Morrisons and Sainsbury’s are the latest big-name retailers being used by scammers looking to trick people via WhatsApp into parting with their personal details. Social messaging service WhatApp is becoming an increasingly popular channel for scammers to use.
These two new supermarket cons follow a similar Costa Coffee WhatsApp scam we highlighted last month. These message usually come from a close friend or relative, tricking the recipient into thinking they’re a safe endorsement and fine to share with their own contacts.
We informed Morrisons and Sainbury’s about the fraudulent WhatsApp messages. Morrsions confirmed it is a scam, and Sainsbury’s thanked us for notifying them of the hoax. A Sainsbury’s spokesperson said: ‘Customers should always be mindful of phishing scams.
This message is not from Sainsbury’s and we are advising customers to delete it.’ How WhatsApp scams work WhatsApp scams are often very similar to other social media ones you might see on Facebook and Twitter. They often feature promotional deals and competitions that are too good to be true, such as free gift vouchers or birthday gift cards. The URL shared in the message typically contains the name of a big-name retailer, leading people into believe the page it’s linking to is genuine.
But instead, clicking on the link will usually take you to an online survey asking for your personal information, including your email, home address and phone number, before the free ‘prize’ or free ‘gift voucher’ can be sent to you. When the survey is completed, you’re asked to select WhatsApp friends to share the deal with.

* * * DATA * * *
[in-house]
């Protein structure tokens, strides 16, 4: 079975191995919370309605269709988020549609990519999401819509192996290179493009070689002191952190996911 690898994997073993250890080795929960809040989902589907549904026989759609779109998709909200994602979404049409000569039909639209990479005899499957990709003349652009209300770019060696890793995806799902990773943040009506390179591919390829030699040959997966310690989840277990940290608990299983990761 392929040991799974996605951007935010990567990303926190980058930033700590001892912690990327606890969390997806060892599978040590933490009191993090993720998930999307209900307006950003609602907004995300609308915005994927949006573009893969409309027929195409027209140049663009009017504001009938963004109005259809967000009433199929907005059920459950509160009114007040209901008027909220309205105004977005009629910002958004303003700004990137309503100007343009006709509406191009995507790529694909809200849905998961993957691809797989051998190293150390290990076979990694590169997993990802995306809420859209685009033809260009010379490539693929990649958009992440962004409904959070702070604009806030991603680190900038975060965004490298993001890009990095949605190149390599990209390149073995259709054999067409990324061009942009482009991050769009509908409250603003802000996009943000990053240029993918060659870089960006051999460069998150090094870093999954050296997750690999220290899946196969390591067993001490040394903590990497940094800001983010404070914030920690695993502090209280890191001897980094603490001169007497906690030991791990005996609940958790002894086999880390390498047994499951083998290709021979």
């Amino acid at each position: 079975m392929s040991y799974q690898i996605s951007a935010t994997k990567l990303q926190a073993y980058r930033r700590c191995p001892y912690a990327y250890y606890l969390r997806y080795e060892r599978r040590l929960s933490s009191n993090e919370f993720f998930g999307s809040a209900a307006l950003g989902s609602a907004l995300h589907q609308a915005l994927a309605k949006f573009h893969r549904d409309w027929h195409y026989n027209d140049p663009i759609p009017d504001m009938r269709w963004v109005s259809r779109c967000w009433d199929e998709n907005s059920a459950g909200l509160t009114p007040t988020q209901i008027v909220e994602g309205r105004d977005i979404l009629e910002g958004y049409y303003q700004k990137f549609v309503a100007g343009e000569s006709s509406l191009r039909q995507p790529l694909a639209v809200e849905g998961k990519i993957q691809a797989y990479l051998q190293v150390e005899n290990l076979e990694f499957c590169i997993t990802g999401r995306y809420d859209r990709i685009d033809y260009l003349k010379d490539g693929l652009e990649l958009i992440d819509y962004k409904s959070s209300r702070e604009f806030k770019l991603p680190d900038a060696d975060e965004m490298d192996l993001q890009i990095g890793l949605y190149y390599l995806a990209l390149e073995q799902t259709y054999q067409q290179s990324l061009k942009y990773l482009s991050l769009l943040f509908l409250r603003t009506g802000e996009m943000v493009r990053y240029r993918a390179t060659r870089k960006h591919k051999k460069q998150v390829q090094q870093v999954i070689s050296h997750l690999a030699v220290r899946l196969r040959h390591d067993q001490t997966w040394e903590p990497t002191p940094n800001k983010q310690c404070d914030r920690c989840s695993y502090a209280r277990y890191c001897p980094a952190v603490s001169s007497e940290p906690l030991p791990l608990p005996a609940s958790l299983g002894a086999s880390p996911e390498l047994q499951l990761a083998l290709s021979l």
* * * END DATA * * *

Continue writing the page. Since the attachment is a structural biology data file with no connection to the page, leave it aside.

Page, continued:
The promotional message and link is then sent to all of those contacts. If you’re not sure whether the link or offer in a WhatsApp message is legitimate, don’t click on it. Contact the company directly to ask if the deal is genuine and warn the person who sent it to you. Read our guide on how to spot a social media scam for more information on WhatsApp scams and how to identify them.
What to do if you’ve entered your personal details
If you’ve entered personal details, you need to be extra vigilant. If you receive any suspicious emails or odd postal messaging going forward, ignore them – they could be from a scammer hoping you’ll fall for their next scam.
Keep an eye on your credit report and bank accounts – scammers can use personal information to steal your identity and open new accounts or take out credit.
The scammer could also add your details to a ‘suckers lists’ of people who are liable to fall for a future scams, commonly sold on the dark web. Whatever form a message comes in, make sure you don’t give away any bank details or passwords.